Understanding and predicting transport phenomena in disordered media, whether in the bulk or at an interface, are still open problems for scientists in the field and are essential for the development of more efficient and cheap materials for a broad range of applications, both as standalone articles as well as for components in more integrated systems. Increased application of glassy and nanoheterogeneous (glass-ceramics, nanostructured composites) materials in areas such as energy generation and storage (photovoltaics, fuel cells, thermoelectrics, batteries), thermal isolation or conduction media, low-loss dielectrics, and electronic conduction (microelectronics, nanoelectronics), has encouraged research into the fundamental nature and control of bulk transport processes. Relevant phenomena at the surfaces of these types of materials can be equally as complicated, and with the rapid advances being made in fields like consumer electronics and flat panel display, understanding and controlling charge transport at the “2D” level has become a critical design consideration. This session is intended to provide a general forum for the discussion of the mechanisms, properties, and application of charge and energy transport phenomena in such disordered systems. Contributions on the experimental, theoretical, and modeling aspects relevant to the bulk and/or surface manifestations of these topics are encouraged. Topics of interest include, but are not limited to, the following.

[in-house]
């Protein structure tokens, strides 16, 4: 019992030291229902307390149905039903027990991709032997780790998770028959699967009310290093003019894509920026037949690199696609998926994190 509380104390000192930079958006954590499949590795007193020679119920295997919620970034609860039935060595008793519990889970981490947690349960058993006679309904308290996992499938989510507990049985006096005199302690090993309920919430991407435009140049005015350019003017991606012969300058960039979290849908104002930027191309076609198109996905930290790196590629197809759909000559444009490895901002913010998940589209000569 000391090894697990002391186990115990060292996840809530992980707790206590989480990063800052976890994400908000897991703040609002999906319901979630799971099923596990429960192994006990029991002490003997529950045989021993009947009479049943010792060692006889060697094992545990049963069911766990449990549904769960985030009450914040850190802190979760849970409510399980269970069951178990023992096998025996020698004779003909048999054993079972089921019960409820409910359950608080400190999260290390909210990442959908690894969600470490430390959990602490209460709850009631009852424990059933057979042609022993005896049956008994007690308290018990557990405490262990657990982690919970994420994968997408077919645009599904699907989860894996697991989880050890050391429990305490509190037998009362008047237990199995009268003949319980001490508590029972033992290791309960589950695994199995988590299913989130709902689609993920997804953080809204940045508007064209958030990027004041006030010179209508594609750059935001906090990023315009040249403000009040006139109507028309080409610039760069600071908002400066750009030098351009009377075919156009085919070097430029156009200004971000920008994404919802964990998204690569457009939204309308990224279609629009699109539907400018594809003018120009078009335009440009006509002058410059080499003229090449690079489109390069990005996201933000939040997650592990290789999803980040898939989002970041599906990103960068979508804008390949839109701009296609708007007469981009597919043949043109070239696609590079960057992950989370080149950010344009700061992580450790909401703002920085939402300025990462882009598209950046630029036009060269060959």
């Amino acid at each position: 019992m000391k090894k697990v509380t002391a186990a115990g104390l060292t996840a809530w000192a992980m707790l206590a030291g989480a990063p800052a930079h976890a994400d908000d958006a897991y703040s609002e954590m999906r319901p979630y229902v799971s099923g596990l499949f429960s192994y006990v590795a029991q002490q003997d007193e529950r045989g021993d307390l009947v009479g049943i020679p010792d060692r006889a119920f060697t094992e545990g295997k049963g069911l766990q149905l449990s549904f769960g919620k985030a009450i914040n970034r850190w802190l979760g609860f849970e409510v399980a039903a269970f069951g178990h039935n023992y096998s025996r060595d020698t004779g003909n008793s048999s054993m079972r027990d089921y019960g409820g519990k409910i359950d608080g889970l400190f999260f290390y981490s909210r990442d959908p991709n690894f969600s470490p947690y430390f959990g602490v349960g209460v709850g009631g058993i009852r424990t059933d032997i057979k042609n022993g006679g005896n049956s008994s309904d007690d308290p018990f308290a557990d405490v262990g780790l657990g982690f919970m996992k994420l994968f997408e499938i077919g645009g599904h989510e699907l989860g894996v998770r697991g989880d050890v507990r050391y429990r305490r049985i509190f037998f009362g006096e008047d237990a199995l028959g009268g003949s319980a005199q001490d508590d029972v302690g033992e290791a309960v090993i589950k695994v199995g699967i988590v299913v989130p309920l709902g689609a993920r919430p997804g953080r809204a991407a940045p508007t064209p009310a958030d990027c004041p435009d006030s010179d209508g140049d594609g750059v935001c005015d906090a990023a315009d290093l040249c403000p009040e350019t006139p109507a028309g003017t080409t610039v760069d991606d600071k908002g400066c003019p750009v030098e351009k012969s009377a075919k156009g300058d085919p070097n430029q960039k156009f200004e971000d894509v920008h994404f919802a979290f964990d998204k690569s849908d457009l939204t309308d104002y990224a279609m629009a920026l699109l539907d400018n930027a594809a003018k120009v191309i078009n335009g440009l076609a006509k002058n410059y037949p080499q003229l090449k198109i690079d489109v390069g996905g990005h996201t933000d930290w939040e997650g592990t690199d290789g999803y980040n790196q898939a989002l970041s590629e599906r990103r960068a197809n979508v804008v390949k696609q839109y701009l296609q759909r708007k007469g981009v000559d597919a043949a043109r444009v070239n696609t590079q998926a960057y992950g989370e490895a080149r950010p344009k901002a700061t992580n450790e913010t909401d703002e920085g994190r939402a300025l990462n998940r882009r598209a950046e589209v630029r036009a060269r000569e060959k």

- New material synthesis and characterization
- Novel experimental methods and instrumentation
- Charge transport theory and modeling (ionic and electronic transport)
- Thermal transport (including photonic systems and processes)
- Computational modeling of energy and charge transport